Gardens

Invasive Weeds

When you’re outside, look out for the Giant Hogweed, an invasive weed that is infecting gardens and can cause blisters, burns with permanent scars, or even blindness.  The Giant Hogweed’s sap consists of photosensitive chemicals that turn toxic when exposed to sunlight.  The weed is found predominantly in moist areas and grows to be as much as six metres tall with a white flower head. Currently, local health officials are teaming up with biologists in an effort to control this weed, officially known as the Heracleum mantegazzianum, reported the Province.

Giant HogweedThe Giant Hogweed is most often found next to roadsides, ditch-lines, river banks, creeks and agricultural areas.  It is found across the continent.  The Invasive Plant Council of British Columbia states that the plant has recently been found in southern Vancouver Island, the lower mainland, Squamish and the Fraser Valley.  Reports of the Giant Hogweed are on the rise.

Giant Hogweed 2If you happen to spot the Giant Hogweed, please report it to your provincial weeds hotline – in BC, it’s at 1-888-WEEDSBC.  Hogweed clearing should be done by an expert wearing waterproof gloves, a rubber raincoat and pants and eye protection, reports the Toronto Sun.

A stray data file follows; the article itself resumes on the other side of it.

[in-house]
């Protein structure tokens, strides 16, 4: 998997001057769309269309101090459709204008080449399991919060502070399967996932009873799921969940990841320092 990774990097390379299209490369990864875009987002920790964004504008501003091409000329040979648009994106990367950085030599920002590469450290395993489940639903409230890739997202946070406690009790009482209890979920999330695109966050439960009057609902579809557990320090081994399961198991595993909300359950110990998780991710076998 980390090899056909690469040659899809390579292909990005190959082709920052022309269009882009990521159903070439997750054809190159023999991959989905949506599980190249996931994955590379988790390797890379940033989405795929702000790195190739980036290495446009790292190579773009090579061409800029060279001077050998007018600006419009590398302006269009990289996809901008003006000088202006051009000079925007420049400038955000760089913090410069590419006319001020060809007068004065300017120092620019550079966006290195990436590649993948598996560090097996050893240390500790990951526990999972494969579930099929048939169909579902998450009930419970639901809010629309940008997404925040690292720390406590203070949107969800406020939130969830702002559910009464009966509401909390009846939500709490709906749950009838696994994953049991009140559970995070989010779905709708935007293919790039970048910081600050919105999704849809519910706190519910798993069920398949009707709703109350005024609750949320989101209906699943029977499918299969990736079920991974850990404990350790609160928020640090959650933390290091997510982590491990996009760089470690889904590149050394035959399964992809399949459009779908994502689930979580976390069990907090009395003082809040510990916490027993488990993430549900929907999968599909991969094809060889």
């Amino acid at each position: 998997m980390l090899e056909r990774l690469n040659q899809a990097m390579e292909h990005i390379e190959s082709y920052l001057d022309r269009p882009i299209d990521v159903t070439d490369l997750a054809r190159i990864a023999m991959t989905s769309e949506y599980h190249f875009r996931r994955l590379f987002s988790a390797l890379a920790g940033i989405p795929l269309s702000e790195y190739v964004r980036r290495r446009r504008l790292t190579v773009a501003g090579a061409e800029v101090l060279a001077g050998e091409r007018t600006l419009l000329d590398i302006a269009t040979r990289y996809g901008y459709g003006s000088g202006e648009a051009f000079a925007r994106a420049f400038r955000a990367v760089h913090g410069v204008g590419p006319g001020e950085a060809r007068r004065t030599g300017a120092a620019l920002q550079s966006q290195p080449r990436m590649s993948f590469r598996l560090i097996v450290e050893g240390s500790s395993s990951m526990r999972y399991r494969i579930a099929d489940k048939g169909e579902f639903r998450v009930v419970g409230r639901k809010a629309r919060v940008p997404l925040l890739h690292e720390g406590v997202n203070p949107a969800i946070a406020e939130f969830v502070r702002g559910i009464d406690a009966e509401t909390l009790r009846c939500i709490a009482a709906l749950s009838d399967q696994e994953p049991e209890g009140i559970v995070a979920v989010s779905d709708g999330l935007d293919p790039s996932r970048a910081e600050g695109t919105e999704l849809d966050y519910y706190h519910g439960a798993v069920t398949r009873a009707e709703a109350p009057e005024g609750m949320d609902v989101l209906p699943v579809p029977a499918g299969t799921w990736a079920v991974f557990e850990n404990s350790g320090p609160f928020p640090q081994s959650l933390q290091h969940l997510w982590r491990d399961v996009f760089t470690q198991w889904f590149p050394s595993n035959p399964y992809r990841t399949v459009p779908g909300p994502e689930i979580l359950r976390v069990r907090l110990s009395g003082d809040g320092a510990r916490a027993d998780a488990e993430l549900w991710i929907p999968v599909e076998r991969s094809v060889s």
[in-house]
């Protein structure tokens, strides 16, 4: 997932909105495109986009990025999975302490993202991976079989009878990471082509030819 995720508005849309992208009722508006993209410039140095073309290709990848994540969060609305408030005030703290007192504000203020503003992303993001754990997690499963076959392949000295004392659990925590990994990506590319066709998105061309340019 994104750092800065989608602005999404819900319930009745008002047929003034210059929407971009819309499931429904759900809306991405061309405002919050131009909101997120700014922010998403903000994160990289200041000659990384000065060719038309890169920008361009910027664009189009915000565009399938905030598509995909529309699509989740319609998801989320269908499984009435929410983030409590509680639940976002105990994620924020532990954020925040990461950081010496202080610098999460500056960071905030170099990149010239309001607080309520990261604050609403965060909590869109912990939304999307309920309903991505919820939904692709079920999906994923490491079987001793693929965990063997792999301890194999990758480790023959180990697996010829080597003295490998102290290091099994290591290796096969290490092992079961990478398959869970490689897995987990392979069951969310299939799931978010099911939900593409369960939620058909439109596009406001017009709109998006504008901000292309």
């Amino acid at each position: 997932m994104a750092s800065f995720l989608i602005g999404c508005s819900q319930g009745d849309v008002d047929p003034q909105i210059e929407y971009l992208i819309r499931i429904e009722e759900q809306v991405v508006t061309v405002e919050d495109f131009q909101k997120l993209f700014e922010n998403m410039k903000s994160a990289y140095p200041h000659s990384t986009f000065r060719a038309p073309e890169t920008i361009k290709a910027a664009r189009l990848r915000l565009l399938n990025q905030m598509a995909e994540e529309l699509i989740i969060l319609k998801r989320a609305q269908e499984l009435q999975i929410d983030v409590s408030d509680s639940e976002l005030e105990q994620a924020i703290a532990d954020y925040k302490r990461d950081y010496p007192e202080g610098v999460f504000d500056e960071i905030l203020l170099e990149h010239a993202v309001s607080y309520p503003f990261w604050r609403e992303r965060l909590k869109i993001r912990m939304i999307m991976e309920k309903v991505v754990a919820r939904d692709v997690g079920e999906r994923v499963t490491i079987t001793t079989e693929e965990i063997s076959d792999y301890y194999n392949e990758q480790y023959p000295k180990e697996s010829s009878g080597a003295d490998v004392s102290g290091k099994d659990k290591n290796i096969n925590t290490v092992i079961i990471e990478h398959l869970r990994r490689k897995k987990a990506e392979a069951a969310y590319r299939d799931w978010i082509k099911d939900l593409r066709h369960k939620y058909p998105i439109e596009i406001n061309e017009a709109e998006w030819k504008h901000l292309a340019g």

The Giant Hogweed is prolific – in a single season a healthy plant can produce as many as 100,000 seeds.  The seeds get spread around through wind and water, and the plant is crowding out native plants.

Invasive Weeds are a problem everywhere, it seems.  California just had their annual “Invasive Weed Awareness Week”.  Groups such as the Lake County Weed Management Area hosted various events including the Area’s fifth annual invasive weeds tour, summarized by Lake County News.  The tour planned to discuss weeds including the Arundo donax, tree of heaven, water primrose, tamarisk, and the skeleton weed, and various other aquatic weeds.

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1 Comment

  1. January 6, 2011 at 1:24 pm

    Great post, like 90% of the sites on Google were clearly written by a foreigner.

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